We began our week listening to heavenly music as Michelle and her daughter sat by our institute carport preparing for a recital. We loved it. Michelle brought her 12 year old daughter here to learn English.
One night in institute class students were asked to list lessons learned from Joseph Smith’s first vision. One surprised me: “English is the language of the restoration.” I am grateful I haven’t had to leave my home to learn it.
Sione taught us that Tongan sulus are longer so it’s easier for men to be modest (Elder Whitehead was so jealous).
He also told us that while he originally came to Suva to apply for a visa, he extended his stay because he felt he needed a spiritual lift. It was rewarding to have him tell us he found that in institute classes. We have appreciated his comments in class.
We don’t have a TV, but election news was broadcast in every building I went into Wednesday. We didn’t know the outcome until we got home that night, but everyone was interested in it. Someone even referred to it in our Fijian Sunday School class today.
While everyone was in a frenzy counting ballots at home, Elder Whitehead was teaching Brandon how to perform a baptism here in the temple. That was a tender scene. It was even more special when it turned out that our wonderful Jeannette was the first person to stand as proxy as he performed baptisms.
Just before we sang “God Be With You” to Brandon on Thursday, he bore sincere testimony saying that once you know the gospel is true, how can you not share it?!
We bought more yarn so Racheal could crochet a hat for Elder Whitehead. Now with his hat and my scarf, we are ready for the Wyoming winter! Almost.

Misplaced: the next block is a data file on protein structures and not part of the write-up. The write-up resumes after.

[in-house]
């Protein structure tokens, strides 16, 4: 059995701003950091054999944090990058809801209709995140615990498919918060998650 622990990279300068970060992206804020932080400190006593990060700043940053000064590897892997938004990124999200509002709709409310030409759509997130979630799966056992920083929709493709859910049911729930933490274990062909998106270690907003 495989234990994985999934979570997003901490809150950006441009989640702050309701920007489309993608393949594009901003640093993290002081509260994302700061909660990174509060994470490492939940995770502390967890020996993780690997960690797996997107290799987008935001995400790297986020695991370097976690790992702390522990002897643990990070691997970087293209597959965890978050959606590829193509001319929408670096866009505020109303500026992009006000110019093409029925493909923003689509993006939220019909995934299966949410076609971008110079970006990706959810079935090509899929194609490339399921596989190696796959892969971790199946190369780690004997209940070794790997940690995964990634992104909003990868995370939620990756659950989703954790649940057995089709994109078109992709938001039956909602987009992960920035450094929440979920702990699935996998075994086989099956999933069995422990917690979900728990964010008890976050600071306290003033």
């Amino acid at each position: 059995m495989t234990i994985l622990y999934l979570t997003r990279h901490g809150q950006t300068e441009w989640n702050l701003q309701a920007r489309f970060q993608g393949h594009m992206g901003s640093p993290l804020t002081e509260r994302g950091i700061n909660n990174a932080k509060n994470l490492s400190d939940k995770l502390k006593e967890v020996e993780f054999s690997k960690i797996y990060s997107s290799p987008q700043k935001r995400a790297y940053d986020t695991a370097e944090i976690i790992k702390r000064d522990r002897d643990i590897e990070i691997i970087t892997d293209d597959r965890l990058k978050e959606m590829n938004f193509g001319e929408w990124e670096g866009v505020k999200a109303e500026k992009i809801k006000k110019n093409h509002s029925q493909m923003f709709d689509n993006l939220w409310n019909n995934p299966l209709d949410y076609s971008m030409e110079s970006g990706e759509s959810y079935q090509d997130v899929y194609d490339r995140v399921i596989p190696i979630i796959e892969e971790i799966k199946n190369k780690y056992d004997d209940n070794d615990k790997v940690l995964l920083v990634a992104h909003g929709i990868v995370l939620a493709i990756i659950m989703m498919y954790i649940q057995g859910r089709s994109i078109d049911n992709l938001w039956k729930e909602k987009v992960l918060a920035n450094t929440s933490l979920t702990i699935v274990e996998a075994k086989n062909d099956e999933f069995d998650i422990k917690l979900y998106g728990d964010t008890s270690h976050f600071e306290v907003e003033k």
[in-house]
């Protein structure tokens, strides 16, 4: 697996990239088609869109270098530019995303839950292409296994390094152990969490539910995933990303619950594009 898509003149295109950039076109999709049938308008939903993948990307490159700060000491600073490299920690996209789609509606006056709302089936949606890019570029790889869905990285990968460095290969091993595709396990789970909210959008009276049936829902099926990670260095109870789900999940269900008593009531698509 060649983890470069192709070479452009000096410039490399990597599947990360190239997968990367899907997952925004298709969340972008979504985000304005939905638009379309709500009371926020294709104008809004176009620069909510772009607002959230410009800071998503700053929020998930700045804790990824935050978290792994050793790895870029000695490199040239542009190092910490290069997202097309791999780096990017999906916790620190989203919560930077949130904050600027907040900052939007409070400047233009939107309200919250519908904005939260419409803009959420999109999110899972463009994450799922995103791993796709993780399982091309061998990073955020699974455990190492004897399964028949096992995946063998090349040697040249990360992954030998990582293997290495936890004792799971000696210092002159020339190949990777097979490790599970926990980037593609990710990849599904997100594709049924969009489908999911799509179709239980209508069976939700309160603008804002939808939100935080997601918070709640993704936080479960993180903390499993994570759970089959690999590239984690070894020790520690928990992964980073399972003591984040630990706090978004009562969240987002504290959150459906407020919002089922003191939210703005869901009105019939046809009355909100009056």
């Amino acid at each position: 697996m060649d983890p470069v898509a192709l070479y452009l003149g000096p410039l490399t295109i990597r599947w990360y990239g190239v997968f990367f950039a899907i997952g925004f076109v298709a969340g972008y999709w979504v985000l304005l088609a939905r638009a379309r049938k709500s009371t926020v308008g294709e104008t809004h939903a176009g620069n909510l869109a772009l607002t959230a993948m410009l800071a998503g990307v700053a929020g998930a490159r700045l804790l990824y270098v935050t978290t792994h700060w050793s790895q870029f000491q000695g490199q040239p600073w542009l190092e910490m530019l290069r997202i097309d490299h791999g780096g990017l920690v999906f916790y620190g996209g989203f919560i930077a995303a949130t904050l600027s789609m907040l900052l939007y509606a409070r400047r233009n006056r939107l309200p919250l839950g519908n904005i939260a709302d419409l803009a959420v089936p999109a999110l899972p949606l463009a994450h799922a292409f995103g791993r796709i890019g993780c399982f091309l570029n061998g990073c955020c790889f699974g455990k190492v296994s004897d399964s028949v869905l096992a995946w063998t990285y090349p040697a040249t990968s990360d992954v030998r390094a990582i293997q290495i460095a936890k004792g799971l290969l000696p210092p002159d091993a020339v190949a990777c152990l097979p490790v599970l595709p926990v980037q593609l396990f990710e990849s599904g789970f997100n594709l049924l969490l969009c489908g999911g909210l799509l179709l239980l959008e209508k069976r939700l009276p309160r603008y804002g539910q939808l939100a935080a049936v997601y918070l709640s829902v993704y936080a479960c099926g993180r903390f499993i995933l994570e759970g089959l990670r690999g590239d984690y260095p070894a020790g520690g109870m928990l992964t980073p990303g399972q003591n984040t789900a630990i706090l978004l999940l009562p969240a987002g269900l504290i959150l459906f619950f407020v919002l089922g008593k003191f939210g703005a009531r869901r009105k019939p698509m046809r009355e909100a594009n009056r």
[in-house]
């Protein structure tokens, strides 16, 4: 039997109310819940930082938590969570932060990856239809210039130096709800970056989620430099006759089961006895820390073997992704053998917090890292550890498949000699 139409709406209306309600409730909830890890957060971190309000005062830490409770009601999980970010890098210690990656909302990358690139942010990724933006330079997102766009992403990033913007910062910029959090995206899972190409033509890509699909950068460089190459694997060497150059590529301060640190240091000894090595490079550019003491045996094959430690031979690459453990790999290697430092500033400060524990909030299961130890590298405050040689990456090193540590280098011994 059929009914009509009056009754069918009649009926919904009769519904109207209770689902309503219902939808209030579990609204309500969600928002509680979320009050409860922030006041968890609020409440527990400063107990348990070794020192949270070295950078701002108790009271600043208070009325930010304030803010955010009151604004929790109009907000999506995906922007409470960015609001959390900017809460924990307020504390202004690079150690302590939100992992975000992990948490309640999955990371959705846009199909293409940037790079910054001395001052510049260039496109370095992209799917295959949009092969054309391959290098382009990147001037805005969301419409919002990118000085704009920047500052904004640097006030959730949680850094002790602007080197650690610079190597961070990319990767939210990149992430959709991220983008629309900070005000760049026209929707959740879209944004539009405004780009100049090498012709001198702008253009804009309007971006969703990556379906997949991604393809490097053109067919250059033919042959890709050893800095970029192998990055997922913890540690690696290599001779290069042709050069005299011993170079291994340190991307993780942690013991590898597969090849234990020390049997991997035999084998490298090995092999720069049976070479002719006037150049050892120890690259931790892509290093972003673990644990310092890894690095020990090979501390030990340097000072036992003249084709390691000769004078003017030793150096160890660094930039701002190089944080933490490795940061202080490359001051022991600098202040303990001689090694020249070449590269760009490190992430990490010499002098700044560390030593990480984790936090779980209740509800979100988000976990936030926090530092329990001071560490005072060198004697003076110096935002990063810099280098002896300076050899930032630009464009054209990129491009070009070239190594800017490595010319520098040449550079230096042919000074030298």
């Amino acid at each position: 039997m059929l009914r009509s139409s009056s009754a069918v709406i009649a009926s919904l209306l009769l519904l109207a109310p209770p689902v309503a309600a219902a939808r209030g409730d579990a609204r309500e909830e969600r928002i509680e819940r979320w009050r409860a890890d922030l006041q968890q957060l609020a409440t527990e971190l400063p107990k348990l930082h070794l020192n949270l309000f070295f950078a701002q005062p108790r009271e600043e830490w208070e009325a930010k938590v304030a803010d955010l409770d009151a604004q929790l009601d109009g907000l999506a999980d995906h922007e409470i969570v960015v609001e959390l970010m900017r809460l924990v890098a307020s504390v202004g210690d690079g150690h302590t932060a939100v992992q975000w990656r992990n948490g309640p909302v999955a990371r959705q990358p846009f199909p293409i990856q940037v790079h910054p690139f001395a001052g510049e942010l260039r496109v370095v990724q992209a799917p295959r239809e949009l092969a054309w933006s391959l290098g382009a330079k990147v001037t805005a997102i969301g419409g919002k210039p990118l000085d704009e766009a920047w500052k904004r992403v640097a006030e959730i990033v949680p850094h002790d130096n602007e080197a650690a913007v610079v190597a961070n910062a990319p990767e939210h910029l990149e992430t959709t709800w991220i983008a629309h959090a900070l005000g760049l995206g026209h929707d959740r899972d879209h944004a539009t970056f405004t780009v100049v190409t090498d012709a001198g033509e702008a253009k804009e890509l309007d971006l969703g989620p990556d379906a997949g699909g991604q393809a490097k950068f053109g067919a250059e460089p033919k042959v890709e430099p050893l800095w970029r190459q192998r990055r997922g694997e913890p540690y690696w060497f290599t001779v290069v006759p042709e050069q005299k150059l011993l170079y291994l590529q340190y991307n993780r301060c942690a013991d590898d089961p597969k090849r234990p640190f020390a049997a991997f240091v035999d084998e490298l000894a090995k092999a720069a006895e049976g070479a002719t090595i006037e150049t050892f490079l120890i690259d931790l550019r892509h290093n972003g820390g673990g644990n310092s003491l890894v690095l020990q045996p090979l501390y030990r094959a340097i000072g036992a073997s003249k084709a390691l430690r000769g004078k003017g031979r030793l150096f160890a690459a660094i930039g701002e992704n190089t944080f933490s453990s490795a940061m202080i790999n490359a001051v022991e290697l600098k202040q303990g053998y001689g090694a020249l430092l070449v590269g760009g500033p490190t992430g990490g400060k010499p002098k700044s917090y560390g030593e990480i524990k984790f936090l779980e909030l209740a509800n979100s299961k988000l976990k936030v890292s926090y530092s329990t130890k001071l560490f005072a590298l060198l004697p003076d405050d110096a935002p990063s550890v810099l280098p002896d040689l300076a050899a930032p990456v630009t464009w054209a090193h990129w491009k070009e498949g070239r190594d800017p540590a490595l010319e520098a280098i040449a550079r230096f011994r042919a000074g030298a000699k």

Saturday we joined over a hundred people of all faiths in a march to promote awareness of the problem of Diabetes in Fiji. Many sang as we walked through downtown, and we sang some primary songs along with other LDS members. I walked with a muslim young man who wore a long white robe, and who was very nice. At the end of the walk and before the Minister of Health spoke, prayers were offered by Islamic, Hindu, and Seventh Day Adventist leaders. Our Elder (Dr.) Clark also spoke, and told of going from hut to hut helping amputees in Taveuni. One was a 32 year old mother of ten. Although insulin is available, few have access to refrigeration, and the effects are devastating. All were encouraged to eat right and live a healthy lifestyle.
This was an important month in the history of Fiji for another reason:
I’ll never forget watching Sumeet and Racheal search online for information about the ship that brought their great grandparents to Fiji. This nation has a wonderful, but complicated past.
This morning we attended church at the Berry Road chapel with these cute sisters from Kiritibati: Our Sunday School lesson was on 4th Nephi, and how the people then were not separated as tribes or groups, but lived in peace. We hope that for Fiji, and for the world:)